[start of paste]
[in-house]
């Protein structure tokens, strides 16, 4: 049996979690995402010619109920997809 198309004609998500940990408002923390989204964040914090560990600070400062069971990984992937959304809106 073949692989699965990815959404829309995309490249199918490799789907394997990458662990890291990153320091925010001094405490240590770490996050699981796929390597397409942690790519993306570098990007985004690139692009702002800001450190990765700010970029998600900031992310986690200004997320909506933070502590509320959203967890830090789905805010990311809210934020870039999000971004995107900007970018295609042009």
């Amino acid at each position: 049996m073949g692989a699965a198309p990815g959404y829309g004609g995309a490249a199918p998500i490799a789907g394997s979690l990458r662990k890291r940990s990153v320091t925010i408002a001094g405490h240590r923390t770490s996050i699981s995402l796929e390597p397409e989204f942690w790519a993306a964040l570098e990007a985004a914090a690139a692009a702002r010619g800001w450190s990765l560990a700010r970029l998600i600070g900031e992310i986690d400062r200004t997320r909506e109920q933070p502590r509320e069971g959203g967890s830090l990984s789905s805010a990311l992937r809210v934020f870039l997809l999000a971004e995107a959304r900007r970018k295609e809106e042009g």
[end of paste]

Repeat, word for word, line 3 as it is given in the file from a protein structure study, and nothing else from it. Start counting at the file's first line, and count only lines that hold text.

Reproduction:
């Amino acid at each position: 049996m073949g692989a699965a198309p990815g959404y829309g004609g995309a490249a199918p998500i490799a789907g394997s979690l990458r662990k890291r940990s990153v320091t925010i408002a001094g405490h240590r923390t770490s996050i699981s995402l796929e390597p397409e989204f942690w790519a993306a964040l570098e990007a985004a914090a690139a692009a702002r010619g800001w450190s990765l560990a700010r970029l998600i600070g900031e992310i986690d400062r200004t997320r909506e109920q933070p502590r509320e069971g959203g967890s830090l990984s789905s805010a990311l992937r809210v934020f870039l997809l999000a971004e995107a959304r900007r970018k295609e809106e042009g």